The Gallivanting Gourmand
Greg Duncan
Greg Duncan
is a freelance writer based in the Montreal region. He is particularly keen about good food. In his day job, Greg is the executive director of the Quebec Community Newspapers Association.

His previous columns are archived HERE.

Posted 09.06.06


Plumb easy and plumb good

Little Jack Horner sat in the corner eating his Christmas pie, He put in his thumb and pulled out a plum and said, "What a good boy am I!"

It's still a few months until Christmas, but it's plum season, nonetheless. If you have a plum tree or know any one who does then chances are that you have more plums than you will ever need.

At our house we have been given boxes full of the purplish fruit, prompting an afternoon of boiling and toiling with resulting steamy windows as we put up jars of jam. No sooner did we get through a first batch when a neighbor arrived with two more boxes.

What to do?

Not wanting to waste, we will make more jam of course and perhaps some of you will be lucky enough to get a jar as a gift soon.

Plums seem to be well adapted to our northern climes and are prolific in this province.

As far as I can tell, most folk rarely use them for anything more than jams and jellies and as a convenient snack on the go. Of course, prunes are in ample supply but I had never realized that they are, in fact, dried plums. I suppose you could dry them in a food dehydrator and make homemade prunes easily.

We all know what prune juice is famous for and I do not recommend eating too many plums at one sitting unless you have facilities nearby. It's the skin, they say, that's responsible for exciting the bowel.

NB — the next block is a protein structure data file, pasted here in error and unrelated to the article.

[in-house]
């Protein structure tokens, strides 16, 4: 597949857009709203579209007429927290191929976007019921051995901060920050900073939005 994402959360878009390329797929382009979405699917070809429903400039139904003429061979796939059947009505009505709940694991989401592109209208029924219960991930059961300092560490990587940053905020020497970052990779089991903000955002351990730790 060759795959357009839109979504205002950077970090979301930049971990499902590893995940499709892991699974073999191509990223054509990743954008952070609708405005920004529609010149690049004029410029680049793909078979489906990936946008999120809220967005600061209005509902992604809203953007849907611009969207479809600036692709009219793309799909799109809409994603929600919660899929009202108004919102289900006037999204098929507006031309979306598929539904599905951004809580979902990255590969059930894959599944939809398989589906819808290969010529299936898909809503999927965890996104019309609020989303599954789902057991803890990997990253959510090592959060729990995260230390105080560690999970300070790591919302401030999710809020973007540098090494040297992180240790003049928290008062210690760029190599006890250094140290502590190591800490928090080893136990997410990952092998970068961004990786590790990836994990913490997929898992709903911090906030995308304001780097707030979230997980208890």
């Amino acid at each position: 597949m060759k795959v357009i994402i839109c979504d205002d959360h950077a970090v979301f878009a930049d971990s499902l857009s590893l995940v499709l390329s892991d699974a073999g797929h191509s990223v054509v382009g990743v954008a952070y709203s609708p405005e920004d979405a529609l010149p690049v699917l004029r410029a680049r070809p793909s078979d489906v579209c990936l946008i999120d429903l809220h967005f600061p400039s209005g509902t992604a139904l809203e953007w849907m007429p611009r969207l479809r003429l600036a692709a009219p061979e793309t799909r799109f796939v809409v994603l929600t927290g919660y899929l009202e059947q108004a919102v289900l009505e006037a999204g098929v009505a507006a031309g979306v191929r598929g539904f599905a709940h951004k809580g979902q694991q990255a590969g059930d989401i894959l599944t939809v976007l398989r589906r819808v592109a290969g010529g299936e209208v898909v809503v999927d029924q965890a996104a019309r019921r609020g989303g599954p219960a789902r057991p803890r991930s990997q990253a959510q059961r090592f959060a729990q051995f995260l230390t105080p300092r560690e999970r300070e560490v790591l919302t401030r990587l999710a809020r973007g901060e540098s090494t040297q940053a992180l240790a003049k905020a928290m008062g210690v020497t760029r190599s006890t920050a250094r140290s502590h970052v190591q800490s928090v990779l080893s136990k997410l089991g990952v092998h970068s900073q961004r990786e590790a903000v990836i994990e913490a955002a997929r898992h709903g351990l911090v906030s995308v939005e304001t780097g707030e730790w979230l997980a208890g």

By the way, if you think Chinese plum sauce contains plums then you are sadly mistaken. Most commercial brands contain sugar and vinegar and marmalade or pineapple as primary fruit ingredients. I'm not sure why this is but I suspect it has to do with the substantial effort required to remove the pits from a batch of plums.

As my wife can attest, it takes some skill and patience to perform this necessary task before making jam. I can attest to the value in this, as her version is so good that you will want to make some yourself. No need to add pectin for this simple recipe as there is enough in plums to set the jam just right.

Homemade Quebec Plum Jam
3 lbs. plums
1 1/2 to 2 c. water
3 lbs. sugar

Wash and stone (remove pits) fruit and put into a saucepan with water. (Under ripe fruit requires more water then ripe fruit.) Cook over low heat until plums are soft. Add sugar and cook, stirring constantly until sugar is dissolved. Bring to a boil and boil rapidly until jam reaches setting point. (About 20 to 30 minutes) Pour into warm sterilized jars, seal immediately and process in boiling water bath for ten minutes.